IT’S THE QUESTION OF THE WEEK.
It comes from Tommy Hartman, who wins a free book for bothering to ask.
Here’s his question:
The number 1 question I get all the time from people who question my beliefs is the one I can’t answer. It’s this: “With the many different translations of the Bible, how do you know what you are reading in say an NIV or ESV Bible is true to the original words and not completely taken out of context and mean something totally different?” I usually answer by just saying “faith” but it’s tough to try and explain it.
Tommy, here’s hoping you never have to answer that question again by saying, “Faith.”
There are answers less helpful than that, but they involve cussing and hand gestures.
I read a survey a couple years ago that said 61% of Bible readers prefer a “word-for-word” Bible translation, as opposed to paraphrases.
Those people only say they do. And they don’t know what they’re talking about.
If they did, the New American Standard Bible, which is one of the most literal on the market, would be outselling the New Living Translation, which is a fairly loose paraphrase by comparison.
Polls measure only what people say. Not what they do. And it’s what folks do that matters.
Sales figures released this month by the CBA, a group that monitors sales of Christian books, places the New Living Translation in the number four slot. The New American Standard Bible barely manages to make it into the top 10 – at number 10. That’s based on the number of Bibles sold.
If people really wanted to get about as close as possible to an English version of word-for-word Bible lingo, they’d be going after Bibles like Young’s Literal Translation, which didn’t make it into the Top Ten at all.
Let me show you why people only think they want a word-for-word Bible translation. And, Tommy, let me give you the answer to your question at the same time.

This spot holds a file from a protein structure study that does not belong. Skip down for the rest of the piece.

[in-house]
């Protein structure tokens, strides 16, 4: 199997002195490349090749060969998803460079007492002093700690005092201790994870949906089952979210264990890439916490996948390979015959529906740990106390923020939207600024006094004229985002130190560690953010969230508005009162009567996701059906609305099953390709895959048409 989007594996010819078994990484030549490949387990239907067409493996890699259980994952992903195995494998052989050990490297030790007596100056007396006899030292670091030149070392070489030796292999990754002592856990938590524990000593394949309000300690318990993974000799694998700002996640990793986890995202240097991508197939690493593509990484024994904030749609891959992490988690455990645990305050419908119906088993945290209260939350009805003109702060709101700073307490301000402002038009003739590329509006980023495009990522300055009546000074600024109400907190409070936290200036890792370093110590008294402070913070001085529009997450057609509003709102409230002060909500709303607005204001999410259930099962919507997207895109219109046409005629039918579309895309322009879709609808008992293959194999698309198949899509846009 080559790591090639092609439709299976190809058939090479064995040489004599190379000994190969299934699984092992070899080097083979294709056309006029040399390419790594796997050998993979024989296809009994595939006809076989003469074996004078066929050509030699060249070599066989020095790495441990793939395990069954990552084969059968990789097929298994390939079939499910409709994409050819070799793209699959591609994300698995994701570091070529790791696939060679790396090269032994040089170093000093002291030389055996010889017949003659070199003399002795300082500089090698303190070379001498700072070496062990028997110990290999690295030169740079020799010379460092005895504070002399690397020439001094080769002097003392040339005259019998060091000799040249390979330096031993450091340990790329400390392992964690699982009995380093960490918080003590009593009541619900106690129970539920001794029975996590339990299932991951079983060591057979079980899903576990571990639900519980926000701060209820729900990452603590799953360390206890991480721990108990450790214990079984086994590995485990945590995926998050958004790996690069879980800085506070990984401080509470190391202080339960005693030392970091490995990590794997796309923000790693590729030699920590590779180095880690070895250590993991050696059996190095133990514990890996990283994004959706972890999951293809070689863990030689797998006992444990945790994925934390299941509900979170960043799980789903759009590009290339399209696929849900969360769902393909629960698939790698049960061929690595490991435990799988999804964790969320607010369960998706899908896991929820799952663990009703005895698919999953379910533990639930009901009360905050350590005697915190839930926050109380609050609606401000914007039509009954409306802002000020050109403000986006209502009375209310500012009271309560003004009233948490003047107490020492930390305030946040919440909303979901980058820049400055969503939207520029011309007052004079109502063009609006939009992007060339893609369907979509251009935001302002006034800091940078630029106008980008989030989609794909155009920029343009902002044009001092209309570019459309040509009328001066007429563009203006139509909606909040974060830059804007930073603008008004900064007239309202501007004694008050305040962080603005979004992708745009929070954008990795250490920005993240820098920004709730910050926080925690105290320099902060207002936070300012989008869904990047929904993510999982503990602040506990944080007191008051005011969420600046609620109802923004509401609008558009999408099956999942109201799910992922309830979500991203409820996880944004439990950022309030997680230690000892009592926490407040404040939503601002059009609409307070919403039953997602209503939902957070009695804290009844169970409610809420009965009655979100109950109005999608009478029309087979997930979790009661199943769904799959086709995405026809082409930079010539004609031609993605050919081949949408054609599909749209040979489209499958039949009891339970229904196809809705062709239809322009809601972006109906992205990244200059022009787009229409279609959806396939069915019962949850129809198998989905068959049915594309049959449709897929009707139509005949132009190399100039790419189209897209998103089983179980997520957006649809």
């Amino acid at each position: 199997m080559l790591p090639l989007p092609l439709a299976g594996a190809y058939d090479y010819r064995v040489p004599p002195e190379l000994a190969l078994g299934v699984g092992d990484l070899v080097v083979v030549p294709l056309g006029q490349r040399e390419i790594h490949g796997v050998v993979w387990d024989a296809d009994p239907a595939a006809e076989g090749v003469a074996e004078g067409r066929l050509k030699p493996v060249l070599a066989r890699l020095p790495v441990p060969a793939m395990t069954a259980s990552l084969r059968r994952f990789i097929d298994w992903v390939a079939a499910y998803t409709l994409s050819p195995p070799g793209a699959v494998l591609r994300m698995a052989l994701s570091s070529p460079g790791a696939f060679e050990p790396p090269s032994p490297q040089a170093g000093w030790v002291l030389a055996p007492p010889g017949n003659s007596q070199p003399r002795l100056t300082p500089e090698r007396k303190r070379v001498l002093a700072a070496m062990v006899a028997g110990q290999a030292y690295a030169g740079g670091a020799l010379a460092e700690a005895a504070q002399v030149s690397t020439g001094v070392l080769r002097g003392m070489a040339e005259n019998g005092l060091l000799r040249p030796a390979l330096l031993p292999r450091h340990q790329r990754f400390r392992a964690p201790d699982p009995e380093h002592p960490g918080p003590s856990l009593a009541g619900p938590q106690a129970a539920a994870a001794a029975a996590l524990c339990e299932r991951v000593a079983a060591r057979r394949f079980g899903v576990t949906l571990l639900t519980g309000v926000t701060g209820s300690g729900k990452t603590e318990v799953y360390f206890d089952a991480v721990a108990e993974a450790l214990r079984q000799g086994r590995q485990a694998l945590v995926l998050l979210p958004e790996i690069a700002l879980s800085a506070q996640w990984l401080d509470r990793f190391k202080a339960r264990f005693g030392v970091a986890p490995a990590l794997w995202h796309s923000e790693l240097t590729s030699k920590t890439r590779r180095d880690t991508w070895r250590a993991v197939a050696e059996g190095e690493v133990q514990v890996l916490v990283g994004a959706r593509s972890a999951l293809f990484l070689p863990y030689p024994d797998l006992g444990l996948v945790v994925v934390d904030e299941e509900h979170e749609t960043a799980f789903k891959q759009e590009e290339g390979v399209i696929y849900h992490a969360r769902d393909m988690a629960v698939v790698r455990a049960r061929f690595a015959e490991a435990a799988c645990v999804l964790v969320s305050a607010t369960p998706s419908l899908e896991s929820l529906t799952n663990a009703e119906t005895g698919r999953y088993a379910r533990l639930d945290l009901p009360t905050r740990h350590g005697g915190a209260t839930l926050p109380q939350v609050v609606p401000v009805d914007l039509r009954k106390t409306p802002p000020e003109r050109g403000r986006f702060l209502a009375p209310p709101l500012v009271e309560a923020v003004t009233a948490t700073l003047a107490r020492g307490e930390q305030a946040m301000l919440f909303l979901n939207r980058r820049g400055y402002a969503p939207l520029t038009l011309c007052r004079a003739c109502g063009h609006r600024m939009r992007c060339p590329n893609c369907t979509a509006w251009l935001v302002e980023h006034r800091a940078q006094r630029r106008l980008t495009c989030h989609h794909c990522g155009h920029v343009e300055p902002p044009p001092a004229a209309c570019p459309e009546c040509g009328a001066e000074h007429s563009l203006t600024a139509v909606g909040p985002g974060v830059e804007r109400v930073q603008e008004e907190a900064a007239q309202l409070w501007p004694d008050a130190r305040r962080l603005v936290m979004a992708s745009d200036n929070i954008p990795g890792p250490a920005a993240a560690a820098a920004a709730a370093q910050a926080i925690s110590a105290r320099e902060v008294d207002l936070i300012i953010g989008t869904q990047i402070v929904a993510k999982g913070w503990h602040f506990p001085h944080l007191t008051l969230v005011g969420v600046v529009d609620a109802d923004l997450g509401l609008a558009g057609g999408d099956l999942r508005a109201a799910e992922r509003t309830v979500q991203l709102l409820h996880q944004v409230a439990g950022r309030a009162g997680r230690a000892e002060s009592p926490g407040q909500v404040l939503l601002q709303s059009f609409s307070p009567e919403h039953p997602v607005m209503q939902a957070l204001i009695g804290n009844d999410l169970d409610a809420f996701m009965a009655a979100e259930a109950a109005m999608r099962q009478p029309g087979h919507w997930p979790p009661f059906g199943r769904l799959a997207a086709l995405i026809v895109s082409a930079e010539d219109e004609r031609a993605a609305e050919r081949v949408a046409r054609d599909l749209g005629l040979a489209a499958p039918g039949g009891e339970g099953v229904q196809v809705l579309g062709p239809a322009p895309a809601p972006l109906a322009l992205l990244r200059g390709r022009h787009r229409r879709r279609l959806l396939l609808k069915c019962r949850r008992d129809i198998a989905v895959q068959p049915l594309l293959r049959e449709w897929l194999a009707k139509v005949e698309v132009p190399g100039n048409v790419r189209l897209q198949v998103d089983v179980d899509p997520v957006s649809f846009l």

Turn to John 3:16.
- “For God did so love the world, that His Son — the only begotten — He gave, that every one who is believing in him may not perish, but may have life age-during.” (Young’s Literal Translation)
- “For God so loved the world, that He gave His [a] only begotten Son, that whoever believes in Him shall not perish, but have eternal life. Footnote: a. John 3:16 Or unique, only one of His kind, (New American Standard Bible)
- “For God loved the world so much that he gave his one and only Son, so that everyone who believes in him will not perish but have eternal life.” (New Living Translation)
Can you see why the New Living Translation outsells the other two?
That said, can you also see that these three Bible translations say pretty much the same thing. They just say it in different ways.
That’s the answer you can give to people when they ask the question about which Bible is right. Tell them that if they read the Bible in different translations they’ll see that only on rare occasions do they go in different directions. And the reason they sometimes go in different directions is because the original language is hard to decipher, and scholars didn’t agree on how to interpret the meaning of the original words. But that doesn’t happen very often.
When I study the Bible, I read the passage from several different translations. I’ll also read the notes in study Bibles. And sometimes I’ll go to commentaries that give even more background than I can find in a study Bible.
That’s how you know you’re reading what was intended. You study.
Save the “faith” answer for questions a whole lot tougher – such as how do you explain the Trinity, three Gods in one? For that, go to “faith.” Any folks who think they can explain the Trinity need their medication adjusted.